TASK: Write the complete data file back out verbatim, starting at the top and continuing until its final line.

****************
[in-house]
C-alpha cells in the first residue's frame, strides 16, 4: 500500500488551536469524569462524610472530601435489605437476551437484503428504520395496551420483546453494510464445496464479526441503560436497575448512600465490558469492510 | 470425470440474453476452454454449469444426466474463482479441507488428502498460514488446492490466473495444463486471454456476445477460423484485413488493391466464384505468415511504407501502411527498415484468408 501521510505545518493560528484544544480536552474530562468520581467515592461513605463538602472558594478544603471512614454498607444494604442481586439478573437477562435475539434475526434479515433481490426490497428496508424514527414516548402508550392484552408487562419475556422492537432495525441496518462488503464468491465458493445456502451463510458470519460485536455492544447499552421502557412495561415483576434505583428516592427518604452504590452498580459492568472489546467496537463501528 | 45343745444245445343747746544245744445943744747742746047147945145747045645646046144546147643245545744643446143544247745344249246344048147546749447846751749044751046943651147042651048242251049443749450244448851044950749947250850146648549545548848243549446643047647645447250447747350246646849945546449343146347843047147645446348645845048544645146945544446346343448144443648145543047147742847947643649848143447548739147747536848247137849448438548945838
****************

[in-house]
C-alpha cells in the first residue's frame, strides 16, 4: 500500500488551536469524569462524610472530601435489605437476551437484503428504520395496551420483546453494510464445496464479526441503560436497575448512600465490558469492510 | 470425470440474453476452454454449469444426466474463482479441507488428502498460514488446492490466473495444463486471454456476445477460423484485413488493391466464384505468415511504407501502411527498415484468408 501521510505545518493560528484544544480536552474530562468520581467515592461513605463538602472558594478544603471512614454498607444494604442481586439478573437477562435475539434475526434479515433481490426490497428496508424514527414516548402508550392484552408487562419475556422492537432495525441496518462488503464468491465458493445456502451463510458470519460485536455492544447499552421502557412495561415483576434505583428516592427518604452504590452498580459492568472489546467496537463501528 | 45343745444245445343747746544245744445943744747742746047147945145747045645646046144546147643245545744643446143544247745344249246344048147546749447846751749044751046943651147042651048242251049443749450244448851044950749947250850146648549545548848243549446643047647645447250447747350246646849945546449343146347843047147645446348645845048544645146945544446346343448144443648145543047147742847947643649848143447548739147747536848247137849448438548945838